Haruki Murakami – Three Short Reviews

Toru Watanabe and his friend Kizuki share their childhood and teenage years together until, inexplicably, at the age of 17, Kizuki takes his own life. Unable to deal with his grief, Toru decides to flee the provincial city of his birth and study literature in Tokyo. Settling into life at a seedy dormitory, Toru bumps into Naoko, Kizuki’s girlfriend who had formed the third leg of their friendship triumvirate. Over the course of the next year, they grow closer, until two events intervene to re-shape Toru’s life: Naoko begins to display the signs of mental and emotional fragility; and the captivating and enigmatic Midori barges her way into Toru’s consciousness, holding out the prospect of a new and different kind of relationship.

Told with all the messy loose ends and cast of intriguing secondary characters who come and go – such as the comically inept Storm Trooper, and the sociopathic diplomat-to-be Nagasawa – that are characteristic of Haruki Murakami’s fiction, “Norwegian Wood” is a skilfully crafted and captivating coming-of-age tale. Through his deceptively simple language that nonetheless conveys great emotional depth, Murakami captures precisely what it means to be an “outsider”, one who by both circumstance and temperament stands to one side of life and the world of “normal” human interactions.

More than a mere romance, “Norwegian Wood” tells the story of one person’s dilemma when confronted by a choice between the past and the future; and of how, despite its messiness and ambivalence, life nonetheless offers us the possibility of hope.


Haruki Murakami writes stories about oddballs and outcasts, loners and misfits; those who dwell in the borderlands of everyday life – and even those who dwell in the borderlands of reality itself. In the deceptively simple but emotionally resonant style that has become his trademark, Murakami takes the unlikeliest of characters to weave poignant tales about the depths, complexities, and consequences of the human heart.

“South of the Border, West of the Sun” tells the first-person story of Hajime, a lonely only child growing up in post-war Japan – a time in Japanese social history when only children were rare and carried a social stigma younger generations would find difficult to appreciate. In his loneliness, Hajime has only one companion: Shimamoto, herself an only child who carries the extra burden of a crippled leg. They grow close – but as children they are separated by circumstance, and are forced to make the difficult and painful journey into adulthood on their own.

By his late thirties, and despite the barrenness of his early adulthood, Hajime has made a success of life: happily married with two young daughters, he has achieved financial security by becoming the owner of two wildly successful jazz bars in central Tokyo. Yet the spectre of Shimamoto continues to haunt his consciousness; and when, one night, she turns up in the larger of his two bars, beautiful and enigmatic, Hajime is confronted by the emptiness he has always known occupies the core of his being.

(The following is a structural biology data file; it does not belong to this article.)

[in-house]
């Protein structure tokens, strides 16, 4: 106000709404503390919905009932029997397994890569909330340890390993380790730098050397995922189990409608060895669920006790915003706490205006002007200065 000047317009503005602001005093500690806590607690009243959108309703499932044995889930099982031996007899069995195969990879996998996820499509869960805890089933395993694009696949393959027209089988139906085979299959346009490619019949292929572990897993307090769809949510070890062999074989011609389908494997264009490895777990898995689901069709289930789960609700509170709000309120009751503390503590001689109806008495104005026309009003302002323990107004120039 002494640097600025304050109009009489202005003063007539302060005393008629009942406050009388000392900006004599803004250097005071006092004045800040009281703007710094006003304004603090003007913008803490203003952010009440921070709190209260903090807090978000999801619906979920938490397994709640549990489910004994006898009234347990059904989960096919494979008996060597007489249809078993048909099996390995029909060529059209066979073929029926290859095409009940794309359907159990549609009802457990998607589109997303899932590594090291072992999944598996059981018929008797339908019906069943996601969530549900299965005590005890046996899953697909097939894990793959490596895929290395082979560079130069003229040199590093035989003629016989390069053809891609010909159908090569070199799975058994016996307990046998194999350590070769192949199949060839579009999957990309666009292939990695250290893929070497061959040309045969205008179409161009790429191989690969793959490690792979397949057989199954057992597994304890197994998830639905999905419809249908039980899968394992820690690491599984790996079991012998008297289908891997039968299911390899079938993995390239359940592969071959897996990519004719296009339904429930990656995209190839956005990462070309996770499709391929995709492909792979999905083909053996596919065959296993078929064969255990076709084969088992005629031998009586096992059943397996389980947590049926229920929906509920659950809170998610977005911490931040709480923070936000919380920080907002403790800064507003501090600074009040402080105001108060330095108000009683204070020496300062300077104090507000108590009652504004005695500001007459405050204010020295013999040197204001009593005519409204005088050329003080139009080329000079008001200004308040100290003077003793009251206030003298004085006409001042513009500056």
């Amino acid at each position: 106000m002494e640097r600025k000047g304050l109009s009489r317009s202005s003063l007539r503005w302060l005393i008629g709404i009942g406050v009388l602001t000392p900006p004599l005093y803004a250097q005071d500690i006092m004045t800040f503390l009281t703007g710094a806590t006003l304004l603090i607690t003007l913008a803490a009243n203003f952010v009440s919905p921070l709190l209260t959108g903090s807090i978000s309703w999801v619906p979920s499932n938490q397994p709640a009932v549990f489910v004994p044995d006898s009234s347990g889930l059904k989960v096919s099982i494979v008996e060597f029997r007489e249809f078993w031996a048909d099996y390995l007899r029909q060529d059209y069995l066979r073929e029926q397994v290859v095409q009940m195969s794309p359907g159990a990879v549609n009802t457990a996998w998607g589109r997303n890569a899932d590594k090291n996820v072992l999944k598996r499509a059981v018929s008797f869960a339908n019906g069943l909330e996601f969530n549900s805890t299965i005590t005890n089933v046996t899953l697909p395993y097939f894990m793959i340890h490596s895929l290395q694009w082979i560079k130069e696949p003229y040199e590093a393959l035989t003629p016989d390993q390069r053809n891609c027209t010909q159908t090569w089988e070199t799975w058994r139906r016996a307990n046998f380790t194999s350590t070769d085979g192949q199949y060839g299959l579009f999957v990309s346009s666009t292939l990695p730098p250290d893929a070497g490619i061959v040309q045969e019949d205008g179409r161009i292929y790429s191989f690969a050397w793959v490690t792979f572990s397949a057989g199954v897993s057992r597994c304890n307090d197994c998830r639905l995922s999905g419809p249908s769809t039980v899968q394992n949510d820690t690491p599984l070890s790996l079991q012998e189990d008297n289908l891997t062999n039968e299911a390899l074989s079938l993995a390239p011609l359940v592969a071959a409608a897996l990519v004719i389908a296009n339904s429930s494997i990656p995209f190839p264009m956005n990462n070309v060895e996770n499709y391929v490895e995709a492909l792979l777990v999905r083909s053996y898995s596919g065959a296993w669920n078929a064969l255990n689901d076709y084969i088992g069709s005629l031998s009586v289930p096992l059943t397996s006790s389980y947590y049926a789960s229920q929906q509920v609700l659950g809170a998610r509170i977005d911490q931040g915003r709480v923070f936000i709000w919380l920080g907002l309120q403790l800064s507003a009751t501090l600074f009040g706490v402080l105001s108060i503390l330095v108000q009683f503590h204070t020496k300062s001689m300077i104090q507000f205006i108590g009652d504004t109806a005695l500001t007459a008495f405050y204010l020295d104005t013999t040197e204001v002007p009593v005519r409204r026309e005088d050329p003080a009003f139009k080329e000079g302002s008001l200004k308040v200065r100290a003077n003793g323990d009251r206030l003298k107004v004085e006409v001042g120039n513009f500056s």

Both moving and disturbing, filled with the richness of life shadowed by the harshness of death, “South of the Border, West of the Sun” is a master storyteller’s exposition on the irrational truths of human love – and of how hope and redemption are to be found in the unlikeliest of places, even in the midst of deepest despair.


Tsukuru Tazaki had four great friends in high school, each of whom bore a name indicative of a different colour. As the only person with a name that had no colour in it, Tsukuru became the “colourless” one in this group of five. But together, they formed a tight friendship that gave their lives shape and meaning. Except that Tsukuru was the only one of the five who intended – and who actually did – leave their comfortable home town in order to study at university in Tokyo. And it was during his first year in college that the other four cut him off, without notice or any explanation of why he was suddenly persona non grata.

Shaken by this dismissal, Tsukuru drifts through the next decade and a half of life, entering the profession he always dreamed of following – but inside remaining empty and cold, bereft of any real capacity to form close friendships or lasting relationships. The wound is too deep – until he meets Sara; and under the compulsion of her enigmatic character and the force of his own desire, decides to track down his former friends and uncover why they exiled him to a life of loneliness and pain.

The result is an odyssey that uncovers the dark secrets and hidden dynamics of an idealised past that, while it may have served some beneficial purpose, also held the group of five in the grip of a dysfunctional paradigm that ultimately led them to tragedy. As Tsukuru uncovers the layers of his past, he comes to realise that he was not the only victim of injustice; and that the only road to recovery lies in recognising the shared pain of his old friends rather than in persisting in a demand for answers to his own questions.

Once again, Haruki Murakami proves himself a master of exploring the hurt places and damaged spaces of the human psyche, and of the years of grief and suffering that can result from unintended woundings. Whilst not all aspects of this novel bear the weight of credibility, this is nonetheless another powerful tale by one of the foremost narrators of the human heart which modern literature has produced.

(c) Copyright Brendan E Byrne 2018. All rights reserved.